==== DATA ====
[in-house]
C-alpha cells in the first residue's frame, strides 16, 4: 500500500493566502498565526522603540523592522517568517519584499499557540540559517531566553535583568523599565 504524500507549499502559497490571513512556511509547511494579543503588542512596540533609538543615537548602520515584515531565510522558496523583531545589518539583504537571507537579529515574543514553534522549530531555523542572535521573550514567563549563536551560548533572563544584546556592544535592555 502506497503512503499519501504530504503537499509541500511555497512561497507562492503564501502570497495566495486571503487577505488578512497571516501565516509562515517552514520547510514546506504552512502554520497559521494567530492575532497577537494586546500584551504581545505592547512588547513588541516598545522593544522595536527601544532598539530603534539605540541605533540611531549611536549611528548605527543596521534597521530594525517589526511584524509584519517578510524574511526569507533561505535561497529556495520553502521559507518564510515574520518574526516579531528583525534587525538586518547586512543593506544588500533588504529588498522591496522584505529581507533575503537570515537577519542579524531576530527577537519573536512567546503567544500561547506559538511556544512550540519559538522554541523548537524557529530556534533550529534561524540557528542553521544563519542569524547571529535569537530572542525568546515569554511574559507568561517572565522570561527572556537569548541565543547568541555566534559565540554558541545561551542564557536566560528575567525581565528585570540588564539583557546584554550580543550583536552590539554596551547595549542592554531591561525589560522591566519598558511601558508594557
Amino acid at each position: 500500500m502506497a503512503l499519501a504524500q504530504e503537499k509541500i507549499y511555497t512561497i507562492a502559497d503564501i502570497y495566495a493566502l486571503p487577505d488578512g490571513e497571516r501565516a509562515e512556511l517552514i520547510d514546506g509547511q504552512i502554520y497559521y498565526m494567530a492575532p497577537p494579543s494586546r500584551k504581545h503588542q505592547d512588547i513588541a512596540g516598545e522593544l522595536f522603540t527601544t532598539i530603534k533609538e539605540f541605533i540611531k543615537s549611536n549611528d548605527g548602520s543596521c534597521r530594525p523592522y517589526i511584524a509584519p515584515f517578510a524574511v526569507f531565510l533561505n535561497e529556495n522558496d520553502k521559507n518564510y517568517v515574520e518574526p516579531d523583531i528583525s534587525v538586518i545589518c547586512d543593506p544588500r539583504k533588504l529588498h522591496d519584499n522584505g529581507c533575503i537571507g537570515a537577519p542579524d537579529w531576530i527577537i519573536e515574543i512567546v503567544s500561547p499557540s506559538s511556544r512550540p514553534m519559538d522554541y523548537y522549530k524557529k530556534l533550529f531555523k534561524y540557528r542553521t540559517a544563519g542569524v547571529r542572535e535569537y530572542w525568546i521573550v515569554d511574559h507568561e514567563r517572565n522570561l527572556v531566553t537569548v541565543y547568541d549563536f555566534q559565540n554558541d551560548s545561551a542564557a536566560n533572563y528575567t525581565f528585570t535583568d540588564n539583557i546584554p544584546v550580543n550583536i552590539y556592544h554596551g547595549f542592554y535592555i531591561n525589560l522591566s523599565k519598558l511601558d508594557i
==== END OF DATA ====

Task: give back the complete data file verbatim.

[in-house]
C-alpha cells in the first residue's frame, strides 16, 4: 500500500493566502498565526522603540523592522517568517519584499499557540540559517531566553535583568523599565 504524500507549499502559497490571513512556511509547511494579543503588542512596540533609538543615537548602520515584515531565510522558496523583531545589518539583504537571507537579529515574543514553534522549530531555523542572535521573550514567563549563536551560548533572563544584546556592544535592555 502506497503512503499519501504530504503537499509541500511555497512561497507562492503564501502570497495566495486571503487577505488578512497571516501565516509562515517552514520547510514546506504552512502554520497559521494567530492575532497577537494586546500584551504581545505592547512588547513588541516598545522593544522595536527601544532598539530603534539605540541605533540611531549611536549611528548605527543596521534597521530594525517589526511584524509584519517578510524574511526569507533561505535561497529556495520553502521559507518564510515574520518574526516579531528583525534587525538586518547586512543593506544588500533588504529588498522591496522584505529581507533575503537570515537577519542579524531576530527577537519573536512567546503567544500561547506559538511556544512550540519559538522554541523548537524557529530556534533550529534561524540557528542553521544563519542569524547571529535569537530572542525568546515569554511574559507568561517572565522570561527572556537569548541565543547568541555566534559565540554558541545561551542564557536566560528575567525581565528585570540588564539583557546584554550580543550583536552590539554596551547595549542592554531591561525589560522591566519598558511601558508594557
Amino acid at each position: 500500500m502506497a503512503l499519501a504524500q504530504e503537499k509541500i507549499y511555497t512561497i507562492a502559497d503564501i502570497y495566495a493566502l486571503p487577505d488578512g490571513e497571516r501565516a509562515e512556511l517552514i520547510d514546506g509547511q504552512i502554520y497559521y498565526m494567530a492575532p497577537p494579543s494586546r500584551k504581545h503588542q505592547d512588547i513588541a512596540g516598545e522593544l522595536f522603540t527601544t532598539i530603534k533609538e539605540f541605533i540611531k543615537s549611536n549611528d548605527g548602520s543596521c534597521r530594525p523592522y517589526i511584524a509584519p515584515f517578510a524574511v526569507f531565510l533561505n535561497e529556495n522558496d520553502k521559507n518564510y517568517v515574520e518574526p516579531d523583531i528583525s534587525v538586518i545589518c547586512d543593506p544588500r539583504k533588504l529588498h522591496d519584499n522584505g529581507c533575503i537571507g537570515a537577519p542579524d537579529w531576530i527577537i519573536e515574543i512567546v503567544s500561547p499557540s506559538s511556544r512550540p514553534m519559538d522554541y523548537y522549530k524557529k530556534l533550529f531555523k534561524y540557528r542553521t540559517a544563519g542569524v547571529r542572535e535569537y530572542w525568546i521573550v515569554d511574559h507568561e514567563r517572565n522570561l527572556v531566553t537569548v541565543y547568541d549563536f555566534q559565540n554558541d551560548s545561551a542564557a536566560n533572563y528575567t525581565f528585570t535583568d540588564n539583557i546584554p544584546v550580543n550583536i552590539y556592544h554596551g547595549f542592554y535592555i531591561n525589560l522591566s523599565k519598558l511601558d508594557i